John Duffy, JD '89, Joins UVA Faculty
Influential intellectual property law scholar John Duffy will join the University of Virginia law faculty in the fall, expanding the school’s notable roster of IP law experts.
Duffy, currently the Oswald Symister Colclough Research Professor of Law at George Washington University Law School, teaches courses in intellectual property, administrative law and torts.
“He's a wonderful addition to our faculty in intellectual property and an expert on a variety of issues concerned with constitutional law, federal courts and the structure of the federal government,” said Professor George Rutherglen, who helped recruit Duffy. “We are very pleased to have him join our faculty.”
Duffy co-authored a casebook on patent law, “Patent Law and Policy,” and has published articles on a wide range of regulatory and intellectual property issues in publications such as the Yale Law Journal, Stanford Law Review, the University of Chicago Law Review, the Columbia Law Review and the New York University Law Review.
In the field of intellectual property, he has been identified as one of the 25 most-influential people in the nation by The American Lawyer and one of the 50 most influential people in the world by the U.K. publication Managing Intellectual Property. He was named a legal “visionary” by the Legal Times in 2009 and has been profiled in BusinessWeek.
Duffy’s 2008 article “Are Administrative Patent Judges Unconstitutional?” was covered in the New York Times and helped lead to legislation that restructured the appointment process for administrative patent judges.
Duffy’s scholarship has focused generally on the relationship between patents and competition and, in particular, on how competition to obtain rights affects the legal and economic structure of the patent system.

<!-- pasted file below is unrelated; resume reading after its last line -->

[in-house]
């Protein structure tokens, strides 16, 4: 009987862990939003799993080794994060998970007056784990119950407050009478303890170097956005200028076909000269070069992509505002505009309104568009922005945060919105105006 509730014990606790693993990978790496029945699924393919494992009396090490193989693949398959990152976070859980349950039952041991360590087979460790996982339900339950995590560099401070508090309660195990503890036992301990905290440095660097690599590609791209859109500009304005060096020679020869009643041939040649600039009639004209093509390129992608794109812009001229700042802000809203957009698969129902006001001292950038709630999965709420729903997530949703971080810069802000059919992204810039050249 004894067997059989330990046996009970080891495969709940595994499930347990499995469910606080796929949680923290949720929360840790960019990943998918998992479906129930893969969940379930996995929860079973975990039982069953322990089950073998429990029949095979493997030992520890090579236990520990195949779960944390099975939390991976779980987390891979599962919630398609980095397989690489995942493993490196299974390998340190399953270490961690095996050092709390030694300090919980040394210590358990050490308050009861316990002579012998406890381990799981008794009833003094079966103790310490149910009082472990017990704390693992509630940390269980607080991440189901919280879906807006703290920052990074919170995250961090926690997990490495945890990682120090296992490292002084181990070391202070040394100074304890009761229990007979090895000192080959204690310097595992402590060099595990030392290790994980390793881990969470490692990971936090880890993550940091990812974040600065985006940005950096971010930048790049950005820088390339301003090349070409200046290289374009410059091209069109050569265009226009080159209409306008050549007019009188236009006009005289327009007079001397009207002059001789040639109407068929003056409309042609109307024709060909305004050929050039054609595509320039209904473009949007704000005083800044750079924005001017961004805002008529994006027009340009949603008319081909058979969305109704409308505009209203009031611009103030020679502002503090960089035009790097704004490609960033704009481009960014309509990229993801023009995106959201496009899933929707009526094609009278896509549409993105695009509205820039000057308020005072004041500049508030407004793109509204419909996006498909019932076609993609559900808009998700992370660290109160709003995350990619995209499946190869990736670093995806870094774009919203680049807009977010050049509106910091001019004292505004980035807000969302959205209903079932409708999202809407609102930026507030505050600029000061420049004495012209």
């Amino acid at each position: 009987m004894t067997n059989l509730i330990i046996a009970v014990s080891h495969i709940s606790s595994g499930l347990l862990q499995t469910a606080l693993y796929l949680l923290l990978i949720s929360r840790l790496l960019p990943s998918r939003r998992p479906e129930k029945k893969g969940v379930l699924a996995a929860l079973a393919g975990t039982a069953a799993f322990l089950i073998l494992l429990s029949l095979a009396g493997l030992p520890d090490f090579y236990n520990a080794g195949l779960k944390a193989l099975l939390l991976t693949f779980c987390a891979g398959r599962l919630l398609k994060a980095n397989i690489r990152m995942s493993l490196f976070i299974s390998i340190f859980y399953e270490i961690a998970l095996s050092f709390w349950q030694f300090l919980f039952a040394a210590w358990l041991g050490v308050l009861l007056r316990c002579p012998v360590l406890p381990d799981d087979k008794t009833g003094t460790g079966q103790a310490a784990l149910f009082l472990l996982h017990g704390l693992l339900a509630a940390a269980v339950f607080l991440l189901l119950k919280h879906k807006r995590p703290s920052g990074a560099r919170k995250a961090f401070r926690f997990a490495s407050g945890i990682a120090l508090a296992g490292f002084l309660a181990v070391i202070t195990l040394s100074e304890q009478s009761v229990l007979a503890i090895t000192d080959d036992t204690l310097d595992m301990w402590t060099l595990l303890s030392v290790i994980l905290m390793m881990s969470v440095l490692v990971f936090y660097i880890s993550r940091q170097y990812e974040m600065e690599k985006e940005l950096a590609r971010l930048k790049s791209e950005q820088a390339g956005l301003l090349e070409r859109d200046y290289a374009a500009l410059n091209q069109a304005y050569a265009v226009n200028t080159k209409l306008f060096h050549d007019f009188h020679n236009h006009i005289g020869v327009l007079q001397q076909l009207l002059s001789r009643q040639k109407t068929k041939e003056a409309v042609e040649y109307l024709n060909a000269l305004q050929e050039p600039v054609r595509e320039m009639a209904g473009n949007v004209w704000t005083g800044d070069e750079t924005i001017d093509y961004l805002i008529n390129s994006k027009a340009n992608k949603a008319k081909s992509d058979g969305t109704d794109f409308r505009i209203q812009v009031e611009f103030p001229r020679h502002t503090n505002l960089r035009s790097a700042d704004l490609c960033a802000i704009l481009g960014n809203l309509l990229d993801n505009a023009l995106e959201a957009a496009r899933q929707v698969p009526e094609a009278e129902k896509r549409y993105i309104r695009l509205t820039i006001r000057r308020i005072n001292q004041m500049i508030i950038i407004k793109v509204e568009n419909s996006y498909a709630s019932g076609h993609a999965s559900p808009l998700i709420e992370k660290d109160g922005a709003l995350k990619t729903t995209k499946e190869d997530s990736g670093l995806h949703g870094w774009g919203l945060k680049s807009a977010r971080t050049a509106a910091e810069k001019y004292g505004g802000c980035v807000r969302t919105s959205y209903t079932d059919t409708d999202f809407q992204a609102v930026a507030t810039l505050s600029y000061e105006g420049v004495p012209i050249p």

“Competition to obtain rights is one of the most important features of the system and yet it’s frequently overlooked,” Duffy said. “Oftentimes patents are described as being the antithesis of competition; they are described as monopoly rights. But that is not really very accurate. While in the short-term patents do confer rights to exclude others, the patent system as a whole is designed to foster long-term competition to innovate with innovators competing to make the next generation of drugs, medical devices, software or business methods.”
Duffy said he first became interested in the competition issue when he wrote an article expanding on the ideas in Law School Professor Ed Kitch’s article “The Nature and Function of the Patent System.”
“One of the things that really makes me thrilled to join the UVA faculty is the strength of the school’s existing intellectual property faculty,” Duffy said, pointing to Kitch, Margo Bagley, Tom Nachbar, Dotan Oliar and Chris Sprigman. “I really look forward to having them as colleagues and more generally, the UVA faculty has tremendous strength in other areas that interest me, including law and economics and the constitutional and statutory structure of governmental institutions.”
In addition to making a mark through his scholarship, Duffy was influential in important patent cases in court. In 2007 he was co-counsel for the prevailing petitioner in the Supreme Court case KSR v. Teleflex, which was the first Supreme Court case in decades on the standard of patentability. In 2008 the U.S. Court of Appeals for the Federal Circuit invited him to present oral argument in an important en banc case, In re Bilski, concerning whether novel business methods could be patented.
“I’ve been very fortunate to have a role in some interesting cases,” Duffy said. “I’ve always felt that legal theory and scholarship can and should have practical effects, and my work on litigated cases is one way of demonstrating that academic scholarship has relevance to the real world. I also believe that there’s a great message in all of this for students: Law is a deeply intellectual field, and the theoretical issues students learn in law school will be extremely important to the work they will do later as practicing attorneys.”
Duffy earned his B.A. in physics at Harvard University and his J.D. from the University of Chicago. After law school he clerked for Judge Stephen Williams on the U.S. Court of Appeals for the D.C. Circuit, then served as an attorney adviser in the Department of Justice, where his colleag